I was recently reading a book review in the Atlantic Monthly (online, of course) called “Playing with Plato.” This is a review of a new collection of ‘modern’ imagined dialogues between Plato and various characters of our time (a Google engineer, for example) in a book titled Plato at the Googleplex: Why Philosophy Won’t Go Away. The author of the review (philosophy professor Clancy Martin) reminds us that the sorts of questions that this book asks (What is progress? What is morality?) are the same questions that the ancient philosophers entertained and are the same questions that still motivate people—both philosophers and non-philosophers—to try and understand the world.
I was impressed with the review, in which Martin traces his own journey to the welcoming arms of philosophy, but I was dissatisfied with the end result. This is a review published in a digital magazine about a text that engages the engineers of modernity … and the book is printed as a physical book. There is a Kindle version and an audio version, of course, but like nearly every book published in print too, the digital version is a for-purchase, mimicry of the physical text.
Though philosophers often publish academic work like the rest of us in cumbersome, paper journals and university presses (tenure march!), many of them also pride themselves on the free dissemination of their ideas to students and the public through lectures, conversations, and small discussions. “The beauty of philosophy,” these scholars argue, “is the fact that anyone can—and should—engage in these important questions.”
“Surely philosophers can do better than this,” I complained to my own philosopher. “How can philosophy adapt these new forms of media to participate in the necessary exchange of questions and dialogue?”
I could hear the surprise in his voice, “Well, they already have.” Then he flooded my inbox with links to podcasts, videos, and blogs.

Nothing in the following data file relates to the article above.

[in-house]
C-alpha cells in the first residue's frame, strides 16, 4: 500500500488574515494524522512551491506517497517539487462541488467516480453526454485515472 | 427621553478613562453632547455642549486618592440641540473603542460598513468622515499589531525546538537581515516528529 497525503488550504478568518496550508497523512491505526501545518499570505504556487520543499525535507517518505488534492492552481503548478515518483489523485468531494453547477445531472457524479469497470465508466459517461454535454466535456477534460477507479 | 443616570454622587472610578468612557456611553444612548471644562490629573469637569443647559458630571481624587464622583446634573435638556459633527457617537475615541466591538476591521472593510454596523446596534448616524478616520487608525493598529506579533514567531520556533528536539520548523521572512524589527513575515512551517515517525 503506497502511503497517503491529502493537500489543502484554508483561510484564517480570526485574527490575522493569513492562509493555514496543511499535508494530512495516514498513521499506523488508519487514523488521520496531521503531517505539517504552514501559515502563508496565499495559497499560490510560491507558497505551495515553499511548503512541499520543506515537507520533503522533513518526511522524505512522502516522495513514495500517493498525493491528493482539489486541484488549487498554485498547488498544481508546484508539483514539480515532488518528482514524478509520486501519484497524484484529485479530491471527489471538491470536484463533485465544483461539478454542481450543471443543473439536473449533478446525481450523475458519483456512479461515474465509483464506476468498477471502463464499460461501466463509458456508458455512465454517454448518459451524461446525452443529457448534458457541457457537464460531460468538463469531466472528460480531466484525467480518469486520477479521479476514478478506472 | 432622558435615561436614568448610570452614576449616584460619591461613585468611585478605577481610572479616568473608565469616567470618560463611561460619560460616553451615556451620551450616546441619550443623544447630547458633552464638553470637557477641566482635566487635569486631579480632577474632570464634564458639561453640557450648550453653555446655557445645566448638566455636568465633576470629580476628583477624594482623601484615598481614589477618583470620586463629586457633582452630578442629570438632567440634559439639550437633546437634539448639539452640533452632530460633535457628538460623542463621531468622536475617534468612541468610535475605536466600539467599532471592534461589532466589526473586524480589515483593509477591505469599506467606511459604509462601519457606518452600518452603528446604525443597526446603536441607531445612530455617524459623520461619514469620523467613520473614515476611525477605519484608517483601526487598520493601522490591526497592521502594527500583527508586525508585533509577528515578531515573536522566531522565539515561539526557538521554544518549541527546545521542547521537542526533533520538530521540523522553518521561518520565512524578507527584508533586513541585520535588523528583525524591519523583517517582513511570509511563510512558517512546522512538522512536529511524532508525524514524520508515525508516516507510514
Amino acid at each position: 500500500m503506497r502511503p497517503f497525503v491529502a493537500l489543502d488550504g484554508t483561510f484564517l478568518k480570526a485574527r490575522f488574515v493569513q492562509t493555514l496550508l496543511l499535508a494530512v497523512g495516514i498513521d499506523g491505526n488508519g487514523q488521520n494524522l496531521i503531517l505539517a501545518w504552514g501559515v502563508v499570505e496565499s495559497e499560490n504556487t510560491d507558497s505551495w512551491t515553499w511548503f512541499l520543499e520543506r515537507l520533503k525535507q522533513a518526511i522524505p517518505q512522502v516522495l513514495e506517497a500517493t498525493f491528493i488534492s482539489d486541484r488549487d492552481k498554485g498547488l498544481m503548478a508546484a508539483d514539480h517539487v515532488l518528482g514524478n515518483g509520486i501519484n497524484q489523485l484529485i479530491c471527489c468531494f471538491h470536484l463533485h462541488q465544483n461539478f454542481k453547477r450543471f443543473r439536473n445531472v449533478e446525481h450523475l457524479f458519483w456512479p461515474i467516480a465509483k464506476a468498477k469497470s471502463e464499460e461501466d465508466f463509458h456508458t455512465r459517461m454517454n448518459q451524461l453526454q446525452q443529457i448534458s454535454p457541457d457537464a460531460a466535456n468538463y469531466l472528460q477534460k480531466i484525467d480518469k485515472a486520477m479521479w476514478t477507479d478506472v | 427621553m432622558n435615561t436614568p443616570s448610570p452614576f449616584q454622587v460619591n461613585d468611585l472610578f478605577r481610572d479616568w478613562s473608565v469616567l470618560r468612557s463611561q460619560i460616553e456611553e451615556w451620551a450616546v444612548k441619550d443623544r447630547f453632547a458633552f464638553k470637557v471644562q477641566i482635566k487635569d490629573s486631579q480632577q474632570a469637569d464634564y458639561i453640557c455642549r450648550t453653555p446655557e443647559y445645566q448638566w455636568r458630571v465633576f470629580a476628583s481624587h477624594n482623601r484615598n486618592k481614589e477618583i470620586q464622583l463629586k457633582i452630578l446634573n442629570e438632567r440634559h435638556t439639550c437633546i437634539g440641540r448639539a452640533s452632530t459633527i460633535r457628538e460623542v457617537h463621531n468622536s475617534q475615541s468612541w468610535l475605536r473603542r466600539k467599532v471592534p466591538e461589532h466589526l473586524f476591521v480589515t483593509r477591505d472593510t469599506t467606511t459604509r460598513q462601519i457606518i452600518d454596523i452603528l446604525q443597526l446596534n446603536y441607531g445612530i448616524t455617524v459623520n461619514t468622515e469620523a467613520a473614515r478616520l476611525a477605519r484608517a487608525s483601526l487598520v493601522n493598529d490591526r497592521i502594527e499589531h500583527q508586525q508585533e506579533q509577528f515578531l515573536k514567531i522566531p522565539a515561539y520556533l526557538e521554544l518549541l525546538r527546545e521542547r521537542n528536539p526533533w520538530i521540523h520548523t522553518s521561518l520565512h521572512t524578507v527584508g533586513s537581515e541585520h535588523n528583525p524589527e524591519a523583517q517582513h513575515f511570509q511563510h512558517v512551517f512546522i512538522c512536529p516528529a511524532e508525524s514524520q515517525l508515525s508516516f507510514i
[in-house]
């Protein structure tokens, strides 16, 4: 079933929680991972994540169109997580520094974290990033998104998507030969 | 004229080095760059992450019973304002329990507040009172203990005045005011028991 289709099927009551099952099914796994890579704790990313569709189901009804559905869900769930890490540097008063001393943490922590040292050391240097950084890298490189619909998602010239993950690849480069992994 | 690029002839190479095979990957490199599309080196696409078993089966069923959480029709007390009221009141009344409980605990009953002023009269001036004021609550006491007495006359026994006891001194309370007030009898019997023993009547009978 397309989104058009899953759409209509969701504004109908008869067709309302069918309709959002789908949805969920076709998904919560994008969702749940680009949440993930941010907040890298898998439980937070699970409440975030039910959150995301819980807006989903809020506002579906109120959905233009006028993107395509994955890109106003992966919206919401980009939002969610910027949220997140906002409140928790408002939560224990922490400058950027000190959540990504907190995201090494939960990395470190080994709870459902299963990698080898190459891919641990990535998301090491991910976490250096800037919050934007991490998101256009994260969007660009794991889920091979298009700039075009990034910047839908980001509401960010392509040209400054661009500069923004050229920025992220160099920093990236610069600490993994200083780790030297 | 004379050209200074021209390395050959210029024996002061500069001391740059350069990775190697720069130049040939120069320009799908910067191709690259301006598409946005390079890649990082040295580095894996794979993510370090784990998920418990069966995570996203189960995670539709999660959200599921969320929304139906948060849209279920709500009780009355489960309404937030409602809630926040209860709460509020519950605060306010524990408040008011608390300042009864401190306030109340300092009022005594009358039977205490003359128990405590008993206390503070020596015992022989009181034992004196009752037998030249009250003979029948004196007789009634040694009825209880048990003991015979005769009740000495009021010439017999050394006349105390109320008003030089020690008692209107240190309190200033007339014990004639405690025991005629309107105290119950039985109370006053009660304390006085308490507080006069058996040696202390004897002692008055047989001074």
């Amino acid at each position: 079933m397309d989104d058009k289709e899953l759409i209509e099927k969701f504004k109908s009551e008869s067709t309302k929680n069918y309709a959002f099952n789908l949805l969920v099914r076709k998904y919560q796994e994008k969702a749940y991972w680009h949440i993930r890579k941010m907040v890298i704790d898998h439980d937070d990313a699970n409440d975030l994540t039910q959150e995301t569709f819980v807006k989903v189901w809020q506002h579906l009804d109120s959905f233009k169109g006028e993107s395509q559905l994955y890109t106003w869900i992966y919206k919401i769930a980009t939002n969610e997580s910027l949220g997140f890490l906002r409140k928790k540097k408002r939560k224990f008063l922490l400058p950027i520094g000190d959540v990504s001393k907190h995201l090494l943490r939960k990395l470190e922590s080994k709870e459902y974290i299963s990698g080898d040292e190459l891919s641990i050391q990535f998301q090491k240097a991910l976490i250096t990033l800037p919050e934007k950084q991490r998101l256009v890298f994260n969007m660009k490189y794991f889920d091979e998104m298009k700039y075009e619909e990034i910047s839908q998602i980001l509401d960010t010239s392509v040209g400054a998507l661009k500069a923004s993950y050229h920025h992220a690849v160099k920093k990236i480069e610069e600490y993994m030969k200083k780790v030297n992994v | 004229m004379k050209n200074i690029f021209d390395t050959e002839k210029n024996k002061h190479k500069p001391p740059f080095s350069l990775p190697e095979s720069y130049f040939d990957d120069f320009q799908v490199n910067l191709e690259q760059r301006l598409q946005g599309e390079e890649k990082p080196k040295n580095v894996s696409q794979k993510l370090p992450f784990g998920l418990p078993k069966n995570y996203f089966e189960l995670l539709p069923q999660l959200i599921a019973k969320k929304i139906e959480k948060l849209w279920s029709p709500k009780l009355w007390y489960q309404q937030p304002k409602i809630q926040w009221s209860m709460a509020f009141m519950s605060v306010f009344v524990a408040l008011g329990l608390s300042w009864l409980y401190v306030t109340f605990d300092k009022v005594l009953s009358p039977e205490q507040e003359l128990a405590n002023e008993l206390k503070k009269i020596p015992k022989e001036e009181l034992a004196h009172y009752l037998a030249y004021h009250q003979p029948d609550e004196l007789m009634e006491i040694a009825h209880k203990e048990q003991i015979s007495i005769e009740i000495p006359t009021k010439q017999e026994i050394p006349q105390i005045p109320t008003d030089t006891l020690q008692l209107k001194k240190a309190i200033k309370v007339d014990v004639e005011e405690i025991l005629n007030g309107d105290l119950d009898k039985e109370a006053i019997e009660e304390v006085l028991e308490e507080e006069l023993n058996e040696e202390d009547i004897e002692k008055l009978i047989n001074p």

Some of these digital texts are extremely popular with non-philosophers. Something like Philosophy Bites—a free podcast—has hundreds of thousands of hits. Further, philosophers have developed really creative videos which illustrate difficult concepts (and fun thought experiments) like David Harvey’s animated video “Crisis of Capitalism” and a video that my own philosopher uses to teach experimental philosophy in his own classes (“Experimental Philosophy”). Philosophers have also experimented with some very popular Yale Open Courses and Open University courses (one set of which sparked a large controversy). Also see The Partially Examined Life, which is terrifically awesome.
Question or Problem:
My essay will examine how philosophy has used digital media to further the public nature of the discipline (I am not interested in academic philosophy). I hope to explore what kinds of sources work well, identify the factors that are the most successful in these sources, and propose ways that philosophy can continue to be a presence in the public discourse. I hope that the information I compile and dissect will be useful for discussions about public humanities in the future.
I’m interested in this subject for many reasons, but the primary one is that there are lots of awesome ideas that the public would love to engage with so how do we make these ideas free and as accessible as possible? Philosophy is doing this, therefore let’s look to philosophy.
Texts and Materials:
– Free philosophy sources (videos, podcasts, blogs, open courses) – if the sources are not free then they are not relevant to my study.
– I need to read sources about teaching philosophy, I think.
– Interviews with philosophers (including mine).
I’ve already created a Google website, which I imagine to be divided into pages in a creative way (not just by an exploration of different media, but by concept perhaps?). This will be a compilation of videos, links, posts, (hopefully) an experimental podcast/interview, and cats.
Text(s) to Imitate?:
I have no idea. I’ve seen nothing exactly like this, though I imagine that there is some sort of educational website in this format.
1. Do you think that a website is the appropriate medium?
2. I’m afraid that this might be lingering too much on the cusp of a study and less an argument. What do you think I should anticipate in order to keep this from being a “look, I have cool stuff” website?
3. As educators in the humanities, what sorts of questions/branches/side trails about this potential study are the most interesting or would be the most helpful for you?